bb
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bb asked in Science & MathematicsBiology · 8 years ago

PTC Genetics Question????????????????????

About 30% of people do not recognize the bitter taste of phenyl-thio-carbamate (PTC). Inability to taste it is due to a recessive allele denoted by allele a. In other words, AA and Aa are normal individuals who can recognize the bitter taste while an aa individual cannot. The tasting allele A is dominate over the non-tasting allele a. Let p be the frequency of allele A and q be the frequency of allele a. Given that the frequency of genotype aa is 0.30 and the population is in Hardy-Weinberg equilibrium,

(1) What is the frequency of the non-tasting allele, i.e., what is the q value?

(2) Among the people who can recognize the bitter taste, what is the probability of carriers for the non-tasting allele? Note that the probability of carrier is not the frequency of heterozygote.

For 1, i got .5477.

For 2, I'm not sure how to do it.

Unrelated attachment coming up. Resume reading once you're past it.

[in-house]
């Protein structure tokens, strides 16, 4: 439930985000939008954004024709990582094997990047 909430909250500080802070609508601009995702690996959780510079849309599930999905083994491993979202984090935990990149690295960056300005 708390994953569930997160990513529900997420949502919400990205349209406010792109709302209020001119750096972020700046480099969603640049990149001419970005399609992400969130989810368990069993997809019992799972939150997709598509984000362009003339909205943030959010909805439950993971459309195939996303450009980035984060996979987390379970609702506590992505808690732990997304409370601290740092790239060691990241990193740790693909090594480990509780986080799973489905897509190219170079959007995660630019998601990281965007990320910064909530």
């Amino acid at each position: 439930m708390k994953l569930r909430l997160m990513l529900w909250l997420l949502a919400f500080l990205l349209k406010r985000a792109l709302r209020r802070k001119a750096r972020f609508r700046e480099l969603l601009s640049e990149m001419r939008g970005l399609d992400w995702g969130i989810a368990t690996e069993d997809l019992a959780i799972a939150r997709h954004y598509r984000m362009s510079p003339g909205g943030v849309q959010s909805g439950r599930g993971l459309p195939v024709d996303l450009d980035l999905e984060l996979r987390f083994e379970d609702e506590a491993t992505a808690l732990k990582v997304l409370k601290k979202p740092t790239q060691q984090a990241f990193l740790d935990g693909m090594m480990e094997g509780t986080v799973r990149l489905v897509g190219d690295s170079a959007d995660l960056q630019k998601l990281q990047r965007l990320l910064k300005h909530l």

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  • 8 years ago
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    Hardy-Weinberg equilibrium describes the allele frequencies in a non-evolving population. It uses this equation:

    p^2 + 2pq + q^2 = 1

    p^2 is the frequency of homozygous dominant individuals. (AA)

    2pq is the frequency of heterozygous individuals. (Aa or aA)

    q^2 is the frequency of homozygous recessive individuals. (aa)

    You got the right answer for 1, since you know that q^2=0.30

    For 2, you have to set up a ratio. The numerator is the frequency of heterozygotes, or 2pq. To find the denominator, you have to limit the number of individuals you're talking about to only those who can recognize the bitter taste, i.e., those who are either AA or Aa. This is equal to p^2+2pq.

    Your answer, the probability of carriers among people who can recognize the bitter taste, will be:

    (2pq)/(p^2+2pq)

    That's equal to 0.495/0.70, or .7071.

    I hope this helps!

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